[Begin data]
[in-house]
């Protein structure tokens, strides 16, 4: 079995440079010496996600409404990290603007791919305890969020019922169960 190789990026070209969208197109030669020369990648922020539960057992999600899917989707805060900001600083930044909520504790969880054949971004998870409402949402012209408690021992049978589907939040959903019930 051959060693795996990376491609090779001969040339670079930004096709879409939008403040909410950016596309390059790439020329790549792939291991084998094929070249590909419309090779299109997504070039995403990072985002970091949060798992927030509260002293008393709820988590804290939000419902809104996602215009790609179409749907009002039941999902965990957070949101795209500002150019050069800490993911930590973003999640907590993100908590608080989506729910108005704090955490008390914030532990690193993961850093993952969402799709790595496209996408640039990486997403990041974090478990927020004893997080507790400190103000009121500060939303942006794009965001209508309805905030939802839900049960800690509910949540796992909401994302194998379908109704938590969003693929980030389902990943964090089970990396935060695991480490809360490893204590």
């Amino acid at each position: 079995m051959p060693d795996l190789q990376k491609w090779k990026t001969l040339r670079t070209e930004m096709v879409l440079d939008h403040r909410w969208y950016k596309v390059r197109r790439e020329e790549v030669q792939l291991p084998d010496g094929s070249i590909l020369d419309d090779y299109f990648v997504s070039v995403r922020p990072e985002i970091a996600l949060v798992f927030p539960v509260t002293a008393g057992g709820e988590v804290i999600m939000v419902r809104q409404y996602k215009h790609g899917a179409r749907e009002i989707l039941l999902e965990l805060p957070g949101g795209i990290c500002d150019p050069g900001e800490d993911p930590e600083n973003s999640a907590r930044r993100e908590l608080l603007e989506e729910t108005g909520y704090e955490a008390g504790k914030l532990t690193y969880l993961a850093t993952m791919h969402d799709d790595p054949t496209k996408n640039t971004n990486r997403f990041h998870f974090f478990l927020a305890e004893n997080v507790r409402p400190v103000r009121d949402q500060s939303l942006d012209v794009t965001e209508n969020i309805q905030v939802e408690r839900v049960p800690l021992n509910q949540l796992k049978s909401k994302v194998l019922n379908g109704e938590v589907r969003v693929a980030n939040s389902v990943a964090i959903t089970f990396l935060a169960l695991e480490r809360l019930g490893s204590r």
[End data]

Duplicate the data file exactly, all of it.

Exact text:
[in-house]
């Protein structure tokens, strides 16, 4: 079995440079010496996600409404990290603007791919305890969020019922169960 190789990026070209969208197109030669020369990648922020539960057992999600899917989707805060900001600083930044909520504790969880054949971004998870409402949402012209408690021992049978589907939040959903019930 051959060693795996990376491609090779001969040339670079930004096709879409939008403040909410950016596309390059790439020329790549792939291991084998094929070249590909419309090779299109997504070039995403990072985002970091949060798992927030509260002293008393709820988590804290939000419902809104996602215009790609179409749907009002039941999902965990957070949101795209500002150019050069800490993911930590973003999640907590993100908590608080989506729910108005704090955490008390914030532990690193993961850093993952969402799709790595496209996408640039990486997403990041974090478990927020004893997080507790400190103000009121500060939303942006794009965001209508309805905030939802839900049960800690509910949540796992909401994302194998379908109704938590969003693929980030389902990943964090089970990396935060695991480490809360490893204590």
């Amino acid at each position: 079995m051959p060693d795996l190789q990376k491609w090779k990026t001969l040339r670079t070209e930004m096709v879409l440079d939008h403040r909410w969208y950016k596309v390059r197109r790439e020329e790549v030669q792939l291991p084998d010496g094929s070249i590909l020369d419309d090779y299109f990648v997504s070039v995403r922020p990072e985002i970091a996600l949060v798992f927030p539960v509260t002293a008393g057992g709820e988590v804290i999600m939000v419902r809104q409404y996602k215009h790609g899917a179409r749907e009002i989707l039941l999902e965990l805060p957070g949101g795209i990290c500002d150019p050069g900001e800490d993911p930590e600083n973003s999640a907590r930044r993100e908590l608080l603007e989506e729910t108005g909520y704090e955490a008390g504790k914030l532990t690193y969880l993961a850093t993952m791919h969402d799709d790595p054949t496209k996408n640039t971004n990486r997403f990041h998870f974090f478990l927020a305890e004893n997080v507790r409402p400190v103000r009121d949402q500060s939303l942006d012209v794009t965001e209508n969020i309805q905030v939802e408690r839900v049960p800690l021992n509910q949540l796992k049978s909401k994302v194998l019922n379908g109704e938590v589907r969003v693929a980030n939040s389902v990943a964090i959903t089970f990396l935060a169960l695991e480490r809360l019930g490893s204590r």